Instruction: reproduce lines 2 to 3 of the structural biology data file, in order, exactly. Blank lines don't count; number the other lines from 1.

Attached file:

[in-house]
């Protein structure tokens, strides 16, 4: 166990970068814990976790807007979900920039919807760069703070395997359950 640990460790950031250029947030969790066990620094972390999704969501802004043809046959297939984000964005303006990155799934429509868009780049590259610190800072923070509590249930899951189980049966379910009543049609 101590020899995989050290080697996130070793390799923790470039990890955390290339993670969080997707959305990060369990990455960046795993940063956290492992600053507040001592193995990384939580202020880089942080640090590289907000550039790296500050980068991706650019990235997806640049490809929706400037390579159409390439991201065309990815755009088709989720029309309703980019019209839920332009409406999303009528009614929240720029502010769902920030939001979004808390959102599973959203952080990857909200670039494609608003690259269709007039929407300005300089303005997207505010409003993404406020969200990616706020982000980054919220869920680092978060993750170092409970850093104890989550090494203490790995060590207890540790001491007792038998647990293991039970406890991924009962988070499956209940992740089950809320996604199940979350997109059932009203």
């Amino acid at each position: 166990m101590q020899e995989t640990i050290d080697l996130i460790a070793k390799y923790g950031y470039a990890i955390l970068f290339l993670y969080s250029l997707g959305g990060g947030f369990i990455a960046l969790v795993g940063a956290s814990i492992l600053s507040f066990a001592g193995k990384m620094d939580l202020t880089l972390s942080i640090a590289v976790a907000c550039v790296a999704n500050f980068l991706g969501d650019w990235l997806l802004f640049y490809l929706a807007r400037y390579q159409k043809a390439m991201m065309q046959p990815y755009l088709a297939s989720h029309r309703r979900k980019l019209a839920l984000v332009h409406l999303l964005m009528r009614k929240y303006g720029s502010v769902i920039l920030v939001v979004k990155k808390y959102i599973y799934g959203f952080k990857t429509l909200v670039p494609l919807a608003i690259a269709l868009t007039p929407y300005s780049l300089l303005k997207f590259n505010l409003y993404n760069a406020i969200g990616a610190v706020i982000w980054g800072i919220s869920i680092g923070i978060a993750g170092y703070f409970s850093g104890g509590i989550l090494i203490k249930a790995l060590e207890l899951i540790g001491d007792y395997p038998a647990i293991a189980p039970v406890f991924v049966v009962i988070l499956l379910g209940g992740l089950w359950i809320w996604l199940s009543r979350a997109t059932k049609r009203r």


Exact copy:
């Protein structure tokens, strides 16, 4: 166990970068814990976790807007979900920039919807760069703070395997359950 640990460790950031250029947030969790066990620094972390999704969501802004043809046959297939984000964005303006990155799934429509868009780049590259610190800072923070509590249930899951189980049966379910009543049609 101590020899995989050290080697996130070793390799923790470039990890955390290339993670969080997707959305990060369990990455960046795993940063956290492992600053507040001592193995990384939580202020880089942080640090590289907000550039790296500050980068991706650019990235997806640049490809929706400037390579159409390439991201065309990815755009088709989720029309309703980019019209839920332009409406999303009528009614929240720029502010769902920030939001979004808390959102599973959203952080990857909200670039494609608003690259269709007039929407300005300089303005997207505010409003993404406020969200990616706020982000980054919220869920680092978060993750170092409970850093104890989550090494203490790995060590207890540790001491007792038998647990293991039970406890991924009962988070499956209940992740089950809320996604199940979350997109059932009203």
């Amino acid at each position: 166990m101590q020899e995989t640990i050290d080697l996130i460790a070793k390799y923790g950031y470039a990890i955390l970068f290339l993670y969080s250029l997707g959305g990060g947030f369990i990455a960046l969790v795993g940063a956290s814990i492992l600053s507040f066990a001592g193995k990384m620094d939580l202020t880089l972390s942080i640090a590289v976790a907000c550039v790296a999704n500050f980068l991706g969501d650019w990235l997806l802004f640049y490809l929706a807007r400037y390579q159409k043809a390439m991201m065309q046959p990815y755009l088709a297939s989720h029309r309703r979900k980019l019209a839920l984000v332009h409406l999303l964005m009528r009614k929240y303006g720029s502010v769902i920039l920030v939001v979004k990155k808390y959102i599973y799934g959203f952080k990857t429509l909200v670039p494609l919807a608003i690259a269709l868009t007039p929407y300005s780049l300089l303005k997207f590259n505010l409003y993404n760069a406020i969200g990616a610190v706020i982000w980054g800072i919220s869920i680092g923070i978060a993750g170092y703070f409970s850093g104890g509590i989550l090494i203490k249930a790995l060590e207890l899951i540790g001491d007792y395997p038998a647990i293991a189980p039970v406890f991924v049966v009962i988070l499956l379910g209940g992740l089950w359950i809320w996604l199940s009543r979350a997109t059932k049609r009203r």